Tim Black argues that choice of life-style has become politicized which in turn has inflamed politics.
In one of his last speeches as Labour leader in 2006, [Tony] Blair said that the new debate in politics was not left against right, but â€˜open vs closedâ€™ â€“ openness to immigration, to diversity, and so on. And he was right. Politics has been waged as a war on those with supposedly â€˜closedâ€™ minds, those who â€˜clingâ€™ to older traditions and rituals, those who, in the case of Brexit, prefer a national democracy to a transnational oligarchy. And this year, the â€˜closedâ€™ fought back.
But thereâ€™s something else, too. Not only has culture been completely politicised, and turned into an object of public contestation; politics has also become culturalised, aestheticised. It has been turned into a way of expressing oneself, of marking oneâ€™s distinction to others, of showcasing oneâ€™s superior political taste â€“ a question, as one Guardian journalist put it, of â€˜who we areâ€™. Being political today â€“ whether that involves expressing oneâ€™s feminism, or proudly proclaiming â€˜black lives matterâ€™ â€“ has become a way of saying something determinate not about the world, but about oneself, and, in the process, negating others. Conservative lettrist Joseph Epstein calls this new political type â€˜the virtucratâ€™ â€“ â€˜the new prigâ€¦ [who] will nail you for not having his opinion on Israel or the environmentâ€™. He is â€˜a moral snobâ€™, Epstein continues; â€˜not only is he smug about the righteousness of his views but he imputes bad faith to anyone who doesnâ€™t share themâ€™.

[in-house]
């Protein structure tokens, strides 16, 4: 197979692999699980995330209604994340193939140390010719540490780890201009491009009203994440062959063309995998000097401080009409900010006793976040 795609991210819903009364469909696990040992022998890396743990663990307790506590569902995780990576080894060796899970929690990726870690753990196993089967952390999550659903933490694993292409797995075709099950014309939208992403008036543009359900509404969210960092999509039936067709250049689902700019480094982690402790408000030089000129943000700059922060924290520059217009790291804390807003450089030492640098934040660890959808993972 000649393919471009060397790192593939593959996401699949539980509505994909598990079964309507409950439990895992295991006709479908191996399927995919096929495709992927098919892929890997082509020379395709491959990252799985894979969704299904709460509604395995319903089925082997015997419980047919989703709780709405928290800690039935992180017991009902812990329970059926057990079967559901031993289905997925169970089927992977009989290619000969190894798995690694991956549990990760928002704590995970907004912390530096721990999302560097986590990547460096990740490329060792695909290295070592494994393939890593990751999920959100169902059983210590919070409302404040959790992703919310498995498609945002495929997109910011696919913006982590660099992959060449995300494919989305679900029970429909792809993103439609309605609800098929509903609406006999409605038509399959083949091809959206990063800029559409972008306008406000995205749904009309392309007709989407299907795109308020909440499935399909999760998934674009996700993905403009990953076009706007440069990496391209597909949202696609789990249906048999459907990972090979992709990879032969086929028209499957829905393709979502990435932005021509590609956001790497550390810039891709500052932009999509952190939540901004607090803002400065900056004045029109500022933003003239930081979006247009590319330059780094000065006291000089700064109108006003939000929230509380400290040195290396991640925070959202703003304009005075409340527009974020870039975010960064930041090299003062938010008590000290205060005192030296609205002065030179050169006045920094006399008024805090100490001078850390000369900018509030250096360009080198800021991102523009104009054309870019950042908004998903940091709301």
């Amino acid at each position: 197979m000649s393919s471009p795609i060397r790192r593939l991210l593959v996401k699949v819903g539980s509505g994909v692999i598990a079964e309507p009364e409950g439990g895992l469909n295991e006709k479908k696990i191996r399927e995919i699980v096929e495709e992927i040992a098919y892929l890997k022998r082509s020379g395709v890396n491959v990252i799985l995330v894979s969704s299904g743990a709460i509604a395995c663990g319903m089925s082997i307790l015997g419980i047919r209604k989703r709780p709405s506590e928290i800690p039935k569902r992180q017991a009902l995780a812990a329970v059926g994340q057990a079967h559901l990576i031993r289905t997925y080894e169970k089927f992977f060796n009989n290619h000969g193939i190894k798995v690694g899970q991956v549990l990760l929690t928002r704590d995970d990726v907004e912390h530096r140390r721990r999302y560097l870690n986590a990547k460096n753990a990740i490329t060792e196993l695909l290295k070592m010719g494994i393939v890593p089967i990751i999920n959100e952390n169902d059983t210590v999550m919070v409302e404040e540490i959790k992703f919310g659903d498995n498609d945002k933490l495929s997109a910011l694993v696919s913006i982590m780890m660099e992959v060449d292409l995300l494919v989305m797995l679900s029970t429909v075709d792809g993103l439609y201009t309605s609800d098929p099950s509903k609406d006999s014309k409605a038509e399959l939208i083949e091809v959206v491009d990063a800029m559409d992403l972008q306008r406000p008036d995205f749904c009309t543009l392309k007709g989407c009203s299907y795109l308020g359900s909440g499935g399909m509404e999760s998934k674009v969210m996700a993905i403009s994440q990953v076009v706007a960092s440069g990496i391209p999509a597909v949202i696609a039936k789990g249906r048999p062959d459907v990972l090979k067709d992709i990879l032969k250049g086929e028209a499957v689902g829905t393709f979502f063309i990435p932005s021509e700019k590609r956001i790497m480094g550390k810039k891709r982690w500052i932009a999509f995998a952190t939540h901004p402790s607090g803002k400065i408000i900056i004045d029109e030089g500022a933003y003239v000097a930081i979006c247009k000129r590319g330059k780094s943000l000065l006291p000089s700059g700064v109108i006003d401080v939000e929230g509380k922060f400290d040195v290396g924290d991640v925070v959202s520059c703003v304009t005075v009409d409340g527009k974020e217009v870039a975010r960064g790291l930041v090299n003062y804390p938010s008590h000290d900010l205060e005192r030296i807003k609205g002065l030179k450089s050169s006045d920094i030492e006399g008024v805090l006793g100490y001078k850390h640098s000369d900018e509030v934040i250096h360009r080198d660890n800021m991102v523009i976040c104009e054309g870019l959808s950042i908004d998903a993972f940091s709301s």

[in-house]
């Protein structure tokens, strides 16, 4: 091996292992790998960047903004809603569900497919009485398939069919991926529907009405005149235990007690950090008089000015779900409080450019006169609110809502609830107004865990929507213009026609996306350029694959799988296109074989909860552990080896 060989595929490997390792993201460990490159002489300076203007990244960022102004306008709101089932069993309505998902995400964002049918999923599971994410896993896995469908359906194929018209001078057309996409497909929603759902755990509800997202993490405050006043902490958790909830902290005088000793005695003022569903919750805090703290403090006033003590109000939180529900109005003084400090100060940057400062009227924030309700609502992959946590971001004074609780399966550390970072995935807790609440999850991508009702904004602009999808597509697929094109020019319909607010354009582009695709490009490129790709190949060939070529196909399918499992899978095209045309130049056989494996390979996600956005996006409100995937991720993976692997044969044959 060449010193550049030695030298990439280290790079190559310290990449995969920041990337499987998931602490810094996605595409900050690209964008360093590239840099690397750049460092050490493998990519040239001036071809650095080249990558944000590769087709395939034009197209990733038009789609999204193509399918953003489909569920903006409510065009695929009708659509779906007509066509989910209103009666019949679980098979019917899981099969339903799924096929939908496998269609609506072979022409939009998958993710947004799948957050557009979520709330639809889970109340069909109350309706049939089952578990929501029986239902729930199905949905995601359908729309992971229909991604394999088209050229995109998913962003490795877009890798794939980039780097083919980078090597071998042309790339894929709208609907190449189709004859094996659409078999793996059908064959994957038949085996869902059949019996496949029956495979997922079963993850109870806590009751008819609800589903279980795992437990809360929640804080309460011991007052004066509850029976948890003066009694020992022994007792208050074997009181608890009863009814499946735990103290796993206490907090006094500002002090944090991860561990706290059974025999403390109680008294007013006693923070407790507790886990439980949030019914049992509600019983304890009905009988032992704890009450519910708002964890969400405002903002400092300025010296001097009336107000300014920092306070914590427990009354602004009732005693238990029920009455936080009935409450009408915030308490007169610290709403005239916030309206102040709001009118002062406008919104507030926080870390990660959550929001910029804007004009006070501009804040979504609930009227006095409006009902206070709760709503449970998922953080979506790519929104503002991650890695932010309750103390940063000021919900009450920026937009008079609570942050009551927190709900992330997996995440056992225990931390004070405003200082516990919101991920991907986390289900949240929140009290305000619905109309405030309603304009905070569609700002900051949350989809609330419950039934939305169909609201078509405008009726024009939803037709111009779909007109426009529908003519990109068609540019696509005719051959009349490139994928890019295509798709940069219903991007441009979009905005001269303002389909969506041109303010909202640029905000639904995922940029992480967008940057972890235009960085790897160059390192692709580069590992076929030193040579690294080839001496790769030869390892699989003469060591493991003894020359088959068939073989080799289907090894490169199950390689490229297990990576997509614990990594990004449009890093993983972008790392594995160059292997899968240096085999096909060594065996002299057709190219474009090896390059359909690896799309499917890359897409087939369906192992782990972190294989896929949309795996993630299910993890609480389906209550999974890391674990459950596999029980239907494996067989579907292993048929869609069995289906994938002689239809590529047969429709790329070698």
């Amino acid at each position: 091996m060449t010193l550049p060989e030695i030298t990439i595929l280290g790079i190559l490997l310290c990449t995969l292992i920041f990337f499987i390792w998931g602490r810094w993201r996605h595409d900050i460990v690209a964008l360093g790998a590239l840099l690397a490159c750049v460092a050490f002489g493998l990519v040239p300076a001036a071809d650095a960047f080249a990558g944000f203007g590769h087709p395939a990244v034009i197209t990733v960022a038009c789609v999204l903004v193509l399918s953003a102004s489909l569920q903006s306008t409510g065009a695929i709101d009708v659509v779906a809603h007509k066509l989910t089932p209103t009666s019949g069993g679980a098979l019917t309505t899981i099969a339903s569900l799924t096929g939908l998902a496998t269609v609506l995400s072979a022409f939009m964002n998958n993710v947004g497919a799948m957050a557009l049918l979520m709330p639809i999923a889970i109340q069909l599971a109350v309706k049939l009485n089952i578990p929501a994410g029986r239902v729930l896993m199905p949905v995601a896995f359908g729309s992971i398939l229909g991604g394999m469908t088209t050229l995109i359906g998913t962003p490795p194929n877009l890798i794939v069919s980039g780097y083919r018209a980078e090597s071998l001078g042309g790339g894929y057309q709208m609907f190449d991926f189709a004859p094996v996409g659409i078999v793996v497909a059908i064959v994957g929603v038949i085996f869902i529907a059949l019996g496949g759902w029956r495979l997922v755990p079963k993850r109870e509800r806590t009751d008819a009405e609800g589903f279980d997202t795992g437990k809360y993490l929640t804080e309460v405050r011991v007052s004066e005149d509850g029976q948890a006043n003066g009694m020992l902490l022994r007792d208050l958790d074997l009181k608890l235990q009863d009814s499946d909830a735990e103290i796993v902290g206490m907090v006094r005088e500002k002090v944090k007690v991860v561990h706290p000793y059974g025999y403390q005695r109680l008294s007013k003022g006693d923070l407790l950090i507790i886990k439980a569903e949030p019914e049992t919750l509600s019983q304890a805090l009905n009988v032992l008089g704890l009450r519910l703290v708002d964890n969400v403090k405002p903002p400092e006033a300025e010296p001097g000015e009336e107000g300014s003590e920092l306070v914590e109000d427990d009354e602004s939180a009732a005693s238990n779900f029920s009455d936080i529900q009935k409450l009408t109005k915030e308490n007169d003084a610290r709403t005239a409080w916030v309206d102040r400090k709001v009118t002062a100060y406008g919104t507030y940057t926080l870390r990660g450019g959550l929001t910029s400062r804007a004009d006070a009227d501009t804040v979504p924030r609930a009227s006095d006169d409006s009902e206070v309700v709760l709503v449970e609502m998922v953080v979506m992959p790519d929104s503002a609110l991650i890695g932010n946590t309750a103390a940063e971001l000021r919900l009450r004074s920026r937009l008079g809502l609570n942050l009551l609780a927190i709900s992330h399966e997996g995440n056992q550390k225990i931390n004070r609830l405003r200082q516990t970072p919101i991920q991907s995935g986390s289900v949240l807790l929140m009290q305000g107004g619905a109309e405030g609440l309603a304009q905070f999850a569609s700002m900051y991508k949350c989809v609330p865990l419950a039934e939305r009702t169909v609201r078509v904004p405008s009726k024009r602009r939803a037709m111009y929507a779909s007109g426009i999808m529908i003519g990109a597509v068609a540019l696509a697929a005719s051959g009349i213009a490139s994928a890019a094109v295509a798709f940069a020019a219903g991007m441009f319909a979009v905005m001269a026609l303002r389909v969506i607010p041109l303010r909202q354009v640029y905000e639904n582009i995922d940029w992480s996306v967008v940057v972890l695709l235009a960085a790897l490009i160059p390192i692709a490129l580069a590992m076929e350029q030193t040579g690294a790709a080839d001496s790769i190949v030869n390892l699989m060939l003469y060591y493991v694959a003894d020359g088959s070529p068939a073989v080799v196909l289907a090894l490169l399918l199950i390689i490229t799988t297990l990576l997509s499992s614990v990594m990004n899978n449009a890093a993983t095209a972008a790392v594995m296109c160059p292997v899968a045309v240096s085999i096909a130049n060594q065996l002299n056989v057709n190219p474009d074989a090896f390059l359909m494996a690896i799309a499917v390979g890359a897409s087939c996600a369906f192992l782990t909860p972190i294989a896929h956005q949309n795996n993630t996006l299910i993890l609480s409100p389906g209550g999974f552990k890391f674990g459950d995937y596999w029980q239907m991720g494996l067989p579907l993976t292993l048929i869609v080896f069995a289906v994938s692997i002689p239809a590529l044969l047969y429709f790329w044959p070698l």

And this is a profound problem. The aestheticisation of politics, the emergence of an intense political snobbery, lends debate an intractable, compromise-defying quality. It comes to appear not just as a conflict between utterly incompatible ways of life, but also as an intensely personal conflict, where arguments take the form of personal insults, and electoral defeats are experienced as personal affronts. In the strangely emotional reaction of Remainers to the referendum result, which included vituperative columns about racists in our midst, public tears and, absurdly, post-vote marches, one can see the the flipside of the polticisation of culture and lifestyle; the stylisation of politics, its mutation into a means not of winning the support of others, but of asserting their inferiority, of casting their lives into arbitrariness.
Read the whole thing.
Hat tip to Matthias Storme.